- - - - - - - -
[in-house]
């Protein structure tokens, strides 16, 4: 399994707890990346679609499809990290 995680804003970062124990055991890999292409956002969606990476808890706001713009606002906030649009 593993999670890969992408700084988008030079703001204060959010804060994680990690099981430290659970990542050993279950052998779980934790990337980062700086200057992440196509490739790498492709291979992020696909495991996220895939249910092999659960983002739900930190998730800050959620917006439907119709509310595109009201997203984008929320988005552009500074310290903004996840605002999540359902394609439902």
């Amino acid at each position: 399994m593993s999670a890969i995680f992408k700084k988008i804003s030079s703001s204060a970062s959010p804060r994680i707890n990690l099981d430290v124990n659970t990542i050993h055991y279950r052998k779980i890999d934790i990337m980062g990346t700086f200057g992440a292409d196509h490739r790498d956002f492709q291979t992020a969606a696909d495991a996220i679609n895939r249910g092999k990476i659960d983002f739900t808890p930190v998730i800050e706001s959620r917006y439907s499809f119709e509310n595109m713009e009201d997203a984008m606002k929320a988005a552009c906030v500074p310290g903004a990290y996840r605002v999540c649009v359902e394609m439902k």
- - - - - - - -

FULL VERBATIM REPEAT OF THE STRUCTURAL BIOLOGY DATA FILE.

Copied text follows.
[in-house]
């Protein structure tokens, strides 16, 4: 399994707890990346679609499809990290 995680804003970062124990055991890999292409956002969606990476808890706001713009606002906030649009 593993999670890969992408700084988008030079703001204060959010804060994680990690099981430290659970990542050993279950052998779980934790990337980062700086200057992440196509490739790498492709291979992020696909495991996220895939249910092999659960983002739900930190998730800050959620917006439907119709509310595109009201997203984008929320988005552009500074310290903004996840605002999540359902394609439902």
């Amino acid at each position: 399994m593993s999670a890969i995680f992408k700084k988008i804003s030079s703001s204060a970062s959010p804060r994680i707890n990690l099981d430290v124990n659970t990542i050993h055991y279950r052998k779980i890999d934790i990337m980062g990346t700086f200057g992440a292409d196509h490739r790498d956002f492709q291979t992020a969606a696909d495991a996220i679609n895939r249910g092999k990476i659960d983002f739900t808890p930190v998730i800050e706001s959620r917006y439907s499809f119709e509310n595109m713009e009201d997203a984008m606002k929320a988005a552009c906030v500074p310290g903004a990290y996840r605002v999540c649009v359902e394609m439902k």